Messier 82

Messier 82
Beautiful Hubble shot of a starburst galaxy, M82

Tuesday, November 25, 2008

Nobody really knows what’s going on

Physicists think they might, just maybe, have found some observational evidence here on Earth for the mysterious "dark matter" believed to be responsible for the anomalous behavior of galaxies, and the evidence comes in a form that may provide some support to string theory, a discipline in serious need of some experimental verification. So reports the New York Times. Of course, there's always at least one scientist willing to drop a bucket of cold water over the heads of anybody who gets too excited about the new discovery.
“Nobody really knows what’s going on,” said Gordon Kane, a theorist at the University of Michigan. Physicists caution that there could still be a relatively simple astronomical explanation for the recent observations.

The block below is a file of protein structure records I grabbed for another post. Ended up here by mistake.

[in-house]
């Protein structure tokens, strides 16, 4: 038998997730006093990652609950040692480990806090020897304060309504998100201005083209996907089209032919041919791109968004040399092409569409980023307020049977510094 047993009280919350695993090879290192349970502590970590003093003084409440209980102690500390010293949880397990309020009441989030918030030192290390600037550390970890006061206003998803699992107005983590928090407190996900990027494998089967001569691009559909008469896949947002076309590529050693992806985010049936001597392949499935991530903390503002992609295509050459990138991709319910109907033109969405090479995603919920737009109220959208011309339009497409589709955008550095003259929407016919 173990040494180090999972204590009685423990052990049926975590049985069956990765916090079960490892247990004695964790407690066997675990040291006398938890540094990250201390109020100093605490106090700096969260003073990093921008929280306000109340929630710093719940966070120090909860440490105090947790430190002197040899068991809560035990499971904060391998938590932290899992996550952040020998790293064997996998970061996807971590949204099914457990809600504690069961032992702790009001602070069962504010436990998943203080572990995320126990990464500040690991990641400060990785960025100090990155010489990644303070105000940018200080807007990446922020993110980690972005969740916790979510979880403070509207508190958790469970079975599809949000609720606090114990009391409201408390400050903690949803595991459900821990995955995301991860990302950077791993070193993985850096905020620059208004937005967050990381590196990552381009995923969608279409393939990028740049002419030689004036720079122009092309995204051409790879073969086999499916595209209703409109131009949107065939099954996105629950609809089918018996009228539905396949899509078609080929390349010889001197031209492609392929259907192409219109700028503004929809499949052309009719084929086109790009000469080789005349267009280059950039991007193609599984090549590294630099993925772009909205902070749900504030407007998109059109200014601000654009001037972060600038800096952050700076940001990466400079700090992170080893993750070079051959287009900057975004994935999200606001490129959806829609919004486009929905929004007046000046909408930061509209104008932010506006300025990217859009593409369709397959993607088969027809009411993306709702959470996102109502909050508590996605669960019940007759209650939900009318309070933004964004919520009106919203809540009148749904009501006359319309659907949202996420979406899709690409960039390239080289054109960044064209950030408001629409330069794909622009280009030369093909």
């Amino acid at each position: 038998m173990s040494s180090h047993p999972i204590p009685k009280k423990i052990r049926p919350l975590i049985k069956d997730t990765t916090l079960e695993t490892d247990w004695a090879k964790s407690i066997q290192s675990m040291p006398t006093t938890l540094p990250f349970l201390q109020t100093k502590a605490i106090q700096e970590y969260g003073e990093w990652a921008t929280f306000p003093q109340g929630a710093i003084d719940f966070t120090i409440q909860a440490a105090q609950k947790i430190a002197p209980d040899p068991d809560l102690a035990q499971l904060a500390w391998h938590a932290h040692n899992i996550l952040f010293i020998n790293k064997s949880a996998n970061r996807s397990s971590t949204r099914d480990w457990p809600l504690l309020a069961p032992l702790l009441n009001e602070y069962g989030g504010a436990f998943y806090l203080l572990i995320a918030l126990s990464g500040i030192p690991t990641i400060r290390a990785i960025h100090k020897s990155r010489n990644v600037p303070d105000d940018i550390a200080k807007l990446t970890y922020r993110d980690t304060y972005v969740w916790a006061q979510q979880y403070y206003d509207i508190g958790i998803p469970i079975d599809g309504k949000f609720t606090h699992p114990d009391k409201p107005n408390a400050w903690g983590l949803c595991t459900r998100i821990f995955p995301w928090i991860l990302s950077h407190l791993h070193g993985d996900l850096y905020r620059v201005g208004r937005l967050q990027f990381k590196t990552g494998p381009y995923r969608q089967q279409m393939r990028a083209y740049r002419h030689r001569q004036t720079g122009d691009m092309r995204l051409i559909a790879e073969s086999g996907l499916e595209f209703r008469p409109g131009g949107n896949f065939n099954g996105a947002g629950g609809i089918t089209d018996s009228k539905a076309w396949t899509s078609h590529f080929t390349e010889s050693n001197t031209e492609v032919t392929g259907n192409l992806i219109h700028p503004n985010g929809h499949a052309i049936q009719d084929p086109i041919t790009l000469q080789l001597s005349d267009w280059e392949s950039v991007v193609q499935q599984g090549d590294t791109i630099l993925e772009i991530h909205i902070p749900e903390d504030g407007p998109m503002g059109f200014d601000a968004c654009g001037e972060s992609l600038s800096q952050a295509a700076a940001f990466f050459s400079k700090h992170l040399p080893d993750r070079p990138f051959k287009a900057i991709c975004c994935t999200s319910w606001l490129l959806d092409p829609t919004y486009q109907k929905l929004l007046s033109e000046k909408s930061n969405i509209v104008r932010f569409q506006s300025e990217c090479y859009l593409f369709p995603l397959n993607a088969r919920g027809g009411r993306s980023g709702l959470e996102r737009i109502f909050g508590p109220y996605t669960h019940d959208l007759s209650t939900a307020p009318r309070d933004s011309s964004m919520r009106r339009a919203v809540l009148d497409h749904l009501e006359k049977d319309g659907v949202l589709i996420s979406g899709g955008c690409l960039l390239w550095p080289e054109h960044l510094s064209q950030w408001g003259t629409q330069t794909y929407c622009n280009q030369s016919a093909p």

What you can't count on is that the mass media will report those words of caution. But they did this time! It won't prevent the inevitable roar of cheerleading from legions of overexcited amateurs much like myself, but it's a step in the right direction, toward caution in science reporting and a real effort to provide all the different potential interpretations of an incredibly complex issue. It could be a pulsar (really cool) or it could be the elusive dark matter (amazing), or it could be something else entirely. But the main information to take away from the article is that we've discovered something neat, new, different, and special...and nobody really knows what's going on.

The article is excellent. Props to the New York Times. If only all pop-science articles adopted that tone of caution, showcasing a blunt declaration of uncertainty in the second paragraph, we might not have quite so many episodes of "XXX makes you fat/gives you cancer/prevents cancer/kills you/holds the secret of the universe/gives you X-Ray vision!!!" in television news reporting. Of course, that may be giving TV news writers too much credit.

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